Thursday, April 8, 2010

Doing It Right: Cold Brewed Coffee

It's warming up around here, so now is the perfect time to talk about iced coffee. I'm a big fan. I like my iced coffee strong. There's going to be ice melting in there, so it better be. Now, for years I just kept leftover coffee in a pitcher in the fridge. There's no shame in that. The only truly unacceptable way to make iced coffee is to pour hot coffee over ice. If you try to give me that shit, I am sending it back.

But in 2007 I read about New Orleans iced coffee, also known as cold brewed iced coffee, in T Magazine. T is the New York Times' quarterly-or-something glossy style mag. This marks the first and only case of T Magazine being useful in any way, to anyone, anywhere.

Anyway, cold brewed coffee is great for a few reasons, first and foremost being that it is delicious and refreshing in a way that no other brewing method can achieve. By steeping the grounds in cold water for at least 12 hours (longer is fine) and then straining through a paper towel (don't laugh, it works) or cheesecloth if you're fancy, the coffee acquires absolutely zero bitterness. Hot water hitting cool grinds is a big part of what makes traditional coffee bitter. By starting with cold water and cool grinds, you eliminate all the bitterness, and a fair amount of acidity as well.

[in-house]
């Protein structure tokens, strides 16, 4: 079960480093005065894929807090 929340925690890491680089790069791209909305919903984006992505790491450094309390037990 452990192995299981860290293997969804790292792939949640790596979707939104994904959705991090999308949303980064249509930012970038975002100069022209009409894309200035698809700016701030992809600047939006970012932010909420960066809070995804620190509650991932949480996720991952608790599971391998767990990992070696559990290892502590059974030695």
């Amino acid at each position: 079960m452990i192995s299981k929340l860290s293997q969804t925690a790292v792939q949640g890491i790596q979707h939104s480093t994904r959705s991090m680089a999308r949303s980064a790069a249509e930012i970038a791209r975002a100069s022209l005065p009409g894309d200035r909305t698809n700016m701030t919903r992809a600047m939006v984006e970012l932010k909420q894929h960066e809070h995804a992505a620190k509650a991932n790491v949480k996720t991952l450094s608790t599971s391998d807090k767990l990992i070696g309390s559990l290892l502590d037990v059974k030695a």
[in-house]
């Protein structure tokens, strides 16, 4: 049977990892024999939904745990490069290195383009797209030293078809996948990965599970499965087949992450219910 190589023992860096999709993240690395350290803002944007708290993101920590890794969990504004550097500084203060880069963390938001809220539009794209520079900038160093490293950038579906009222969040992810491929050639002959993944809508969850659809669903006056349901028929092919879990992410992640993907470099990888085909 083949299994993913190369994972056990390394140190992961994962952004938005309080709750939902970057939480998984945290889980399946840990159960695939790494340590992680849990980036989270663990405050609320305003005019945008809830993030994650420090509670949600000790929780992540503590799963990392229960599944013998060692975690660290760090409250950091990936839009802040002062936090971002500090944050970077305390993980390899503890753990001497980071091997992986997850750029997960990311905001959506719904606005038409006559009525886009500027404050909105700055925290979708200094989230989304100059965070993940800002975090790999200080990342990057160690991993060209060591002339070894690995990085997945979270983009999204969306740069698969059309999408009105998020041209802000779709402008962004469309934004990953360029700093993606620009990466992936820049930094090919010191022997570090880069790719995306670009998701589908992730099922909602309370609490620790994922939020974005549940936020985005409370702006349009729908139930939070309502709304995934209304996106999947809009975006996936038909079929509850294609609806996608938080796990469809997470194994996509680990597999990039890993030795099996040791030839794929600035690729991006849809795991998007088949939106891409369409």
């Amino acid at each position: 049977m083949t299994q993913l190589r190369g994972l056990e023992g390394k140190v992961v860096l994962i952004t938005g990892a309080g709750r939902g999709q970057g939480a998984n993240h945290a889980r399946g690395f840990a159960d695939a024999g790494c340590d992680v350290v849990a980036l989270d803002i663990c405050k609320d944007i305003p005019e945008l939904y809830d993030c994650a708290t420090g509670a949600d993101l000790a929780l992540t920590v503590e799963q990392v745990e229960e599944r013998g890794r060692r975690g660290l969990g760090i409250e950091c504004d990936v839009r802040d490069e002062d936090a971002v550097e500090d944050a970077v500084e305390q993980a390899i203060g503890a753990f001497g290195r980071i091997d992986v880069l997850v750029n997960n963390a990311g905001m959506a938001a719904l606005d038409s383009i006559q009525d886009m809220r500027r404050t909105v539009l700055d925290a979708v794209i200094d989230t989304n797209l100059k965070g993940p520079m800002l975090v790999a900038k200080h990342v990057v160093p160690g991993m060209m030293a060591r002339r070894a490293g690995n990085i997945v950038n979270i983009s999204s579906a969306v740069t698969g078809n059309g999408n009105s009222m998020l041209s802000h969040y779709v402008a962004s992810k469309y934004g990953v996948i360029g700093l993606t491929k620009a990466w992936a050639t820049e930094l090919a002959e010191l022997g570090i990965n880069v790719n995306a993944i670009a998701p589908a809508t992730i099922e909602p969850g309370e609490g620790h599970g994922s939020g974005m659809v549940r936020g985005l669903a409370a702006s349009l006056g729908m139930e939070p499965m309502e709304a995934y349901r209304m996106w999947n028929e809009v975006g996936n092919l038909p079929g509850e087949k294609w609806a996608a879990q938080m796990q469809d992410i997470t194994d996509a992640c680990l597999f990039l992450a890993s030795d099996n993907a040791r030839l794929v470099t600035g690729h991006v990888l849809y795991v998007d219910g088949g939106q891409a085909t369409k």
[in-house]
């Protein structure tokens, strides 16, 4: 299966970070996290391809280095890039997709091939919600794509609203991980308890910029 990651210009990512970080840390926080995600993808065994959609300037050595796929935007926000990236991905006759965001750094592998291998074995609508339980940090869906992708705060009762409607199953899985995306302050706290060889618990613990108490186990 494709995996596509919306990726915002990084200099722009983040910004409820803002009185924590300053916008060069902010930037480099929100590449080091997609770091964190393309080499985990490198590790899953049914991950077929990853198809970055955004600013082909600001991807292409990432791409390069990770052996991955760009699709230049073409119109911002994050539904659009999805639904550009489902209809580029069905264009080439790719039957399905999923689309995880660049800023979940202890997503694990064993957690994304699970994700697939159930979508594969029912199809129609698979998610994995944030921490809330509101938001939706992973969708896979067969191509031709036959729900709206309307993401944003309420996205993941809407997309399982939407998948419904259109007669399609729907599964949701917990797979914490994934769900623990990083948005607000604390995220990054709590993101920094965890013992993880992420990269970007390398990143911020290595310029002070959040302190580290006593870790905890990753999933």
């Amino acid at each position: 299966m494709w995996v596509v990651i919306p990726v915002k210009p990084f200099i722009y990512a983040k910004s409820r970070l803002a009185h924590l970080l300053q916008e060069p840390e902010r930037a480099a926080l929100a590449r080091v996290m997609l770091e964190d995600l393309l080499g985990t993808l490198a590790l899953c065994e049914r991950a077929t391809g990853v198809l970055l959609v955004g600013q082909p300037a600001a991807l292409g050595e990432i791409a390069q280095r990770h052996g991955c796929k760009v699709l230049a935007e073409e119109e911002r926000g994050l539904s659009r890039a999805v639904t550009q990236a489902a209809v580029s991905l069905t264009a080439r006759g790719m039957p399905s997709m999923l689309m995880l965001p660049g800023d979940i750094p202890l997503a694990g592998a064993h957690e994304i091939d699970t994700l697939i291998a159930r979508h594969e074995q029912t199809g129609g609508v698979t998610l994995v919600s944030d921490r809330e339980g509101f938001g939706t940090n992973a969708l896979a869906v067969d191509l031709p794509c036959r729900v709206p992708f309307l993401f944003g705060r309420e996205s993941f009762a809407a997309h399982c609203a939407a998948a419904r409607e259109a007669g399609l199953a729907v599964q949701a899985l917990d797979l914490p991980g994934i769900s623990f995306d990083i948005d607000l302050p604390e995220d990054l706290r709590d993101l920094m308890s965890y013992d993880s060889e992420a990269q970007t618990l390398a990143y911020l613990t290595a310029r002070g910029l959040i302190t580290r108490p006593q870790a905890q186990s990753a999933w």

What you end up with is sometimes called coffee concentrate. It's dark and inky, almost like a super smooth espresso. I like to drink it with an equal amount of milk and a ton of ice. Sometimes I add a bit of simple syrup, but it's not really necessary--this stuff has a sweetness of its own. I compare it to coffee ice cream. If you take your coffee black, dilute this stuff with some water. If you drink a whole cup of it you'll be vibrating for days. For more info, and the recipe, follow the link to the Times below. You'll probably never look back.

Iced Storm [t magazine]
(Photo from flickr user thebittenword)
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